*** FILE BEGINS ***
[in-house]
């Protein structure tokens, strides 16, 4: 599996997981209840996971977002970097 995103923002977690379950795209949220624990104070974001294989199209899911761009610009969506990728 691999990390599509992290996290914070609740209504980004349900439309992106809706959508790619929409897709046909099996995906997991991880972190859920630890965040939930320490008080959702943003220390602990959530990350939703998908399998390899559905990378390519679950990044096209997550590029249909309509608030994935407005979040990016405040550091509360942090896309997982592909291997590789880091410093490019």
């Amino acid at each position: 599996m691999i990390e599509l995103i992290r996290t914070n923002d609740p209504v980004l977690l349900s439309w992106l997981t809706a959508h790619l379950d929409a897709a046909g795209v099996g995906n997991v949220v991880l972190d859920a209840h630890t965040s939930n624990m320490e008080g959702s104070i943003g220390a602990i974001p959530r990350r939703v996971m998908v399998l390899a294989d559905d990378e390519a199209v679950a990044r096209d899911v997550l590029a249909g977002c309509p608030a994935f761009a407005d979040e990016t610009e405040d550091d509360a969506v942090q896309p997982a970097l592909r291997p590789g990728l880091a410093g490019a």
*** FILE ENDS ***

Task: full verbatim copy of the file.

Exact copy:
[in-house]
């Protein structure tokens, strides 16, 4: 599996997981209840996971977002970097 995103923002977690379950795209949220624990104070974001294989199209899911761009610009969506990728 691999990390599509992290996290914070609740209504980004349900439309992106809706959508790619929409897709046909099996995906997991991880972190859920630890965040939930320490008080959702943003220390602990959530990350939703998908399998390899559905990378390519679950990044096209997550590029249909309509608030994935407005979040990016405040550091509360942090896309997982592909291997590789880091410093490019």
């Amino acid at each position: 599996m691999i990390e599509l995103i992290r996290t914070n923002d609740p209504v980004l977690l349900s439309w992106l997981t809706a959508h790619l379950d929409a897709a046909g795209v099996g995906n997991v949220v991880l972190d859920a209840h630890t965040s939930n624990m320490e008080g959702s104070i943003g220390a602990i974001p959530r990350r939703v996971m998908v399998l390899a294989d559905d990378e390519a199209v679950a990044r096209d899911v997550l590029a249909g977002c309509p608030a994935f761009a407005d979040e990016t610009e405040d550091d509360a969506v942090q896309p997982a970097l592909r291997p590789g990728l880091a410093g490019a």